Anxious Activist, Part 3: Fasting from Social Media


It’s the third (and final) week of my Anxious Activist series, in which I highlight spiritual practices which could assist in better self-care and self-maintenance for activists living with anxiety. See my first post here and second post here. This post focuses on fasting from social media.

Please note: I am a bi-racial (white/Arab American passing as white), cis-gendered, heterosexual, and able-bodied woman who writes through those lenses. I know there are a number of mental health conditions which could be discussed in relations to self-care and activism, and I will be writing only about anxiety, as a person living with anxiety and not as a medical professional.


Every Sunday, I go on a social media fast.

I read books and catch up on TV shows. I snuggle with my cats and go on dates with my husband. I call my family members and friends, go on walks, tidy my planner, and do household chores.

For 24 hours, I give myself permission to lose my phone and my constant connection to the digital world.

This is not a post slamming social media, and it’s definitely not a post in which I say I will walk away from social media forever.

I’m thankful for social media, as an activist and as a person living with anxiety. This digital age has connected so many of us and brought that which was once in darkness into light.

The too-common stories of police brutality are brought to the eyes of the privileged through smartphone cameras and live streams. Hate crimes against Muslims, immigrants, the LGBTQ+ community, and people of color are brought out in their unflattering light.

Hashtags have brought out the stories of the marginalized and kept them in the national spotlight with enough fervor to topple those in power. The Parkland shooting survivors used their media platforms to prevent their incident from becoming a one-day headliner. Ahed Tamimi’s viral resistance to the Israeli army kept her imprisonment and trial, and the plight of Palestinians, a regular topic of conversation.

Social media broadcasts stories of struggle and healing, which help those of us living with mental health conditions feel less alone in our ordeals and provide more tools of assistance. Online counseling and mental health tracking apps put coping and coaching mechanisms right at our fingertips.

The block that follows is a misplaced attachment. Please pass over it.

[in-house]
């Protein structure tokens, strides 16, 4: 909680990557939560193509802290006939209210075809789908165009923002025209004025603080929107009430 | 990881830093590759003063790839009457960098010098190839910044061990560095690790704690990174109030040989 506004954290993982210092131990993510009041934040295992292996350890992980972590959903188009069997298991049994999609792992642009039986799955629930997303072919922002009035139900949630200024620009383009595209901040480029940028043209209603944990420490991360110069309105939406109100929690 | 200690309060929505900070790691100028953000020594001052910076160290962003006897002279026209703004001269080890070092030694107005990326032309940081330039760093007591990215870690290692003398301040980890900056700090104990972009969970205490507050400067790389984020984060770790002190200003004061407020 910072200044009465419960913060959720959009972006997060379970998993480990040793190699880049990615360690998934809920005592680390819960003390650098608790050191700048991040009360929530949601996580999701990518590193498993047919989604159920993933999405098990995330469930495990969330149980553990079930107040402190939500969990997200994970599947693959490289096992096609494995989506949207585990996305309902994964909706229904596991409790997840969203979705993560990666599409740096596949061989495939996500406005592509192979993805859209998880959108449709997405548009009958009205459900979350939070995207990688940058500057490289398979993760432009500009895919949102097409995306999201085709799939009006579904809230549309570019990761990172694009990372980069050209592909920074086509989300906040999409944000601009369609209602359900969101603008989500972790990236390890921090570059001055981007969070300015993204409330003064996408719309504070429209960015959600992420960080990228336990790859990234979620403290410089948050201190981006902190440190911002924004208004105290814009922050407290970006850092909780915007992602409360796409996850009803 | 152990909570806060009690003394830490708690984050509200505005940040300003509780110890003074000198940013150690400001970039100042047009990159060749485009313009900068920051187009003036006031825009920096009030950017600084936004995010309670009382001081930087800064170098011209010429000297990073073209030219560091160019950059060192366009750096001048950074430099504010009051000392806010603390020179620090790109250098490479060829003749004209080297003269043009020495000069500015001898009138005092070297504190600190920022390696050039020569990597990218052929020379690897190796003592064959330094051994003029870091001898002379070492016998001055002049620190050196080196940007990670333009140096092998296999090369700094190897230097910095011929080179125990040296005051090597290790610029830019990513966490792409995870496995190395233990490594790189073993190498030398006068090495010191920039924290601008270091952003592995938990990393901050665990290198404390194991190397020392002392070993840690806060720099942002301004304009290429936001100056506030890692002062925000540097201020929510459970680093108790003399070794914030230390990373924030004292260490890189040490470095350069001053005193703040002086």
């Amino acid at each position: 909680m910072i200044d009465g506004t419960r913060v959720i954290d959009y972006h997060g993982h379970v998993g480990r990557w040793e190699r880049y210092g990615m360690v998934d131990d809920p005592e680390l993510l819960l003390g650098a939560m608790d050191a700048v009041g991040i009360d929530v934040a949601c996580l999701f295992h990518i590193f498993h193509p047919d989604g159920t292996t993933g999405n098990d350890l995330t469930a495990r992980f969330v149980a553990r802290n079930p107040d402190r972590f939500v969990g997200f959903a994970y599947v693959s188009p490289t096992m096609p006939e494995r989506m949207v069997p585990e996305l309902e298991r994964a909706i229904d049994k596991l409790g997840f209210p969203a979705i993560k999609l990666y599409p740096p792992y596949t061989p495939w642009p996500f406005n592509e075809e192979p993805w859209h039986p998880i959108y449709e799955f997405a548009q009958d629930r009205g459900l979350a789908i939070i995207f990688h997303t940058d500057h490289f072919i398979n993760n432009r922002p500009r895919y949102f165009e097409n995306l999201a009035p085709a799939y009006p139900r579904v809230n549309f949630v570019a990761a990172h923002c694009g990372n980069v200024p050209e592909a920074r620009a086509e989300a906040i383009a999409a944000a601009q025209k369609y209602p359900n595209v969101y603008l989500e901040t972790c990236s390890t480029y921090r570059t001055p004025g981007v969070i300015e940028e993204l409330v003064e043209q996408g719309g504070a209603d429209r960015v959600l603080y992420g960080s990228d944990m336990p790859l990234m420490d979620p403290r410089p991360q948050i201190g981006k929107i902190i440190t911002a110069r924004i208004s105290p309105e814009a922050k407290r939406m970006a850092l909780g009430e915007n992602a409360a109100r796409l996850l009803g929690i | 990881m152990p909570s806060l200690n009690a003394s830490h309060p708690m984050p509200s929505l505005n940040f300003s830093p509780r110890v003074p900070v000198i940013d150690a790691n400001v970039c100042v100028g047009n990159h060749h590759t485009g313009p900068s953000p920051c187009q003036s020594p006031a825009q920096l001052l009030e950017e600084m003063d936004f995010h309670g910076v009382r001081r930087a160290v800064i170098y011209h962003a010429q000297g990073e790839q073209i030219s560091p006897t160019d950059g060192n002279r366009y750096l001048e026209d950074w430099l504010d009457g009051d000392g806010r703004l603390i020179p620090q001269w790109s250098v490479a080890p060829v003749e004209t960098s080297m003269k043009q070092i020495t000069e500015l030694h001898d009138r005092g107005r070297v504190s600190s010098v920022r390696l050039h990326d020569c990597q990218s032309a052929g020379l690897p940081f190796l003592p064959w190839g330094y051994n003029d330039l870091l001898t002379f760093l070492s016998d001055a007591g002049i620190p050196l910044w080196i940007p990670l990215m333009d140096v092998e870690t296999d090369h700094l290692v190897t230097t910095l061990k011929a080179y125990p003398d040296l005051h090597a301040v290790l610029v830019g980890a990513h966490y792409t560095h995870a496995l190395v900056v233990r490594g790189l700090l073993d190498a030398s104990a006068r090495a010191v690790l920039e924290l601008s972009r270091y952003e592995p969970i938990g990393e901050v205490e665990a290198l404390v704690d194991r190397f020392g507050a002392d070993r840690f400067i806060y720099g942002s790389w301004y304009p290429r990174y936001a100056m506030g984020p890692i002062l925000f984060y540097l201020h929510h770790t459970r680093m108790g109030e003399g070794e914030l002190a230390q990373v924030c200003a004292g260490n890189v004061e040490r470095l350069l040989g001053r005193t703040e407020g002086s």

In so many ways, for activists and people living with anxiety, social media can be a gift.

But it can also be one of our worst triggers.

When we are inundated with intense stories, and our news feeds are saturated with the pain of the world, emotional exhaustion and burnout are almost inevitable.

We compare our own raw and challenging lives to the filtered ones of our friends, and we wonder, aloud or to ourselves, “Why am I not as happy/as successful/as good as they are?” Self-doubt trickles in, followed by self-hatred, and we spiral into despair. Likes and comments, not our own character and talents, become our affirmations.

Relationships become less about checking in and more about tweeting and retweeting each other to gain more followers and credibility. Conversations become arguments. We draw lines and choose sides, and those on the inside can find themselves ostracized the moment they express accidental ignorance or do not know all the right words to say or things to do.

(This is not to minimize the effects of people whose ideologies and actions are hateful. We do not need to be accommodating to every ideology and every person who espouses it. But I do think we still struggle with allowing space to question and struggle, even in so-called “progressive spaces.”)

The more I have engaged with social media, especially for the sake of my writing and activism, the more I realize I treat people like pure social capital. I do not interact with others for the sake of community or communion, but for the sake of building up my own brand.

I notice myself looking at people as pawns instead of peers.

Instead of mastering the tool of social media, it has become my master. It has mastered how I look at others and at myself. It has mastered how I treat others and how I allow them to treat me. It has gone from being my tool to a weapon I use to tear myself down.

When I fast from social media, I give myself 24 hours to remember who I am.

I remember to look at myself as a divinely made human being, and I am one person who can only do so much. I am my own person, not one owned by the opinions and “likes” of others. I am God’s child who owes allegiance only to the coming Kin-dom.

And like our holy Creator, I need rest.

I cannot carry the weight of the world on my shoulders every day, or any day. It is not in my human capacity, especially as someone with anxiety, to take in all of this information and process it in a healthy way.

So once a week, I cater to my dusty nature and lay down the burden not meant for my shoulders.

Those 24 hours cause me to look at my peers the same way; as holy ones made from dust, who are worthy of the same dignity with which I struggle to show myself, who are as finite and fallible as I despite the pedestals I make for them. I relieve them of the burden they were never meant to bear: to make me feel fulfilled and loved, to give my life meaning, to make me “enough.” I let them be themselves, as sacred and messy as they are meant to be.

I’m still going to use social media. I have a blogging presence to maintain, family and friends to which I must attend, stories to hear and make heard, activism and advocacy to do.

But I will start to master this tool so it will further my activism, creativity, mental health, and community.

I will work to control it so I do not use it to control others or my own sense of self.

I will not let it be my master anymore. I will master it.


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